SLN and Lip, which are decorated with cell-penetrating peptides (CPPs), show different characteristics in reducing nonselective cellular uptake and enhancing specific tumor targeting. CPPs are a group of short cationic peptides usually rich in arginine and lysine [23]. N peptide can bind to nerve/glial antigen 2 (NG2) overexpressed in the tumor neovasculature and thus functions as a targeting ligand [24]. Given the selectivity of the N peptide in tumor cells, it may serve as a prospective modification for the tumor-specific delivery of nanomedicines [24]. N peptide modification reportedly enhances nanoparticle internalization via the binding of N peptide to NG2 receptor, leading to effective antiangiogenic therapy [25]. C peptide displays high potency and selectivity against cancer cells, but it shows lower toxicity to normal cells than that of TAT peptide [26]. Interestingly, our pervious study has also indicated that the transport of gefitinib-encapsulated Lip modified with C peptide across the blood-brain barrier is improved by modulating the transcytosis pathway primarily via the adsorptive-mediated mechanism [27]. M peptide, a mitochondrion-localizing peptide, possesses pro-apoptotic KLA residues [28]. This peptide potentiates mitochondrion-mediated lung carcinoma cell death via membrane-potential reduction and ATP depletion [29]. M peptide-conjugated nanostructures also facilitate doxorubicin accumulation in mitochondria, thereby triggering the release of cytochrome c and increasing the expressions of caspase-9, caspase-3, p21, and p53 [30].

In the present study, the lipid core of SLNs and Lip is modified by N peptide for tumor targeting, M peptide for mitochondrion directing, and C peptide for enhanced cancer penetration to prepare SLN-CMN and Lip-CMN. Moreover, the PEG derivative Oʹ-methyl polyethylene glycol (omPEG) was conjugated into lipid to form a pH-sensitive imine bond. SLN-CMN and Lip-CMN were then additionally modified with this cleavable long-chain PEG-lipid derivative (lipid-imine-omPEG) to prepare omSLN-CMN and omLip-CMN (Figure 1A). This design of two nanoparticles coated with multifunctional peptides and a PEG derivative responsive to an acidic tumor environment may provide potential basis for the separate delivery of combinatorial therapy comprising Iri and miR-200. This strategy may increase passive tumor targeting via the enhanced permeability and retention (EPR) effect, intensify active tumor targeting through specific ligand-receptor binding, and improve endosomal escape and mitochondrial localization.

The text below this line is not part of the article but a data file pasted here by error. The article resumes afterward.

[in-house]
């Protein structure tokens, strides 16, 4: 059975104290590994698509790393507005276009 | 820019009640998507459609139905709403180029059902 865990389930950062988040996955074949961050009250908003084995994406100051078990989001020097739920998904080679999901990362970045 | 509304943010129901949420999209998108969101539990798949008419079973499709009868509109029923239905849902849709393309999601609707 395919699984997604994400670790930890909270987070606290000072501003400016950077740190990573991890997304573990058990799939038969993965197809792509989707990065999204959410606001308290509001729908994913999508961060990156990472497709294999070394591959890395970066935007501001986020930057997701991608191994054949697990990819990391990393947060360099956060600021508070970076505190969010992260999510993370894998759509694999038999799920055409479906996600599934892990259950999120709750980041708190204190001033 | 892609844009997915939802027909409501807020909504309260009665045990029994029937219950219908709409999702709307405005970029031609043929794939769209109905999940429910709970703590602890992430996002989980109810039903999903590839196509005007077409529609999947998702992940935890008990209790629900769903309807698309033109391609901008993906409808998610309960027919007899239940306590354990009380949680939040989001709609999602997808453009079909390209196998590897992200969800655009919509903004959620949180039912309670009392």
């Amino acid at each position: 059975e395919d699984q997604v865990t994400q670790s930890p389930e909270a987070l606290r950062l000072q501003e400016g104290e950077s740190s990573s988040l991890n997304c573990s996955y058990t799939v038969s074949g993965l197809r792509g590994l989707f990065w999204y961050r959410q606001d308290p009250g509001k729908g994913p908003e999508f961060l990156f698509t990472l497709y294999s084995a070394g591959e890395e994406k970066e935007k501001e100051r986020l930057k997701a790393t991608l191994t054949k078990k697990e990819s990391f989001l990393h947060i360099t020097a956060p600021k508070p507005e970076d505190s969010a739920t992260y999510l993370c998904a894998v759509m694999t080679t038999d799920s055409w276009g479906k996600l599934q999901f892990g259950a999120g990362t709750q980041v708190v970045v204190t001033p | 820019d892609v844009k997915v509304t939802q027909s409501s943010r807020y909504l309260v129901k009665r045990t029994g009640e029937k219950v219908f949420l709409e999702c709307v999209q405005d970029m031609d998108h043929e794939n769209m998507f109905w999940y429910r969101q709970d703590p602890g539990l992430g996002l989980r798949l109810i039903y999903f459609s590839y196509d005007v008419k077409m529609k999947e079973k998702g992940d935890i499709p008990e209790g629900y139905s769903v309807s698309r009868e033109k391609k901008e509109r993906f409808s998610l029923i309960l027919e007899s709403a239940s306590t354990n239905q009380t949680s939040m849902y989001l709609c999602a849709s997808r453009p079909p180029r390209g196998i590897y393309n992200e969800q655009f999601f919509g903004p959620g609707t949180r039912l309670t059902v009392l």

Materials and methods


FAM-miR-200 and has-miR-200c-3p were synthesized by GenePharma (Shanghai, China). Iri hydrochloride was purchased from AK Scientific (Union City, CA, USA). C, M, and N peptides were custom synthesized by Kelowna (Taiwan). Cholesterol and paraformaldehyde were bought from Acros (Geel, Antwerp, Belgium). All lipids were obtained from Avanti (Alabaster, AL, USA). Lipofectamine™ 3000 was procured from Thermo Fisher Scientific (Waltham, MA, USA). All cell culture media and reagents were bought from Gibco BRL (Grand Island, NY, USA). Most of the other chemical reagents were obtained from either Merck (Darmstadt, Germany) or Sigma-Aldrich (St. Louis, MO, USA).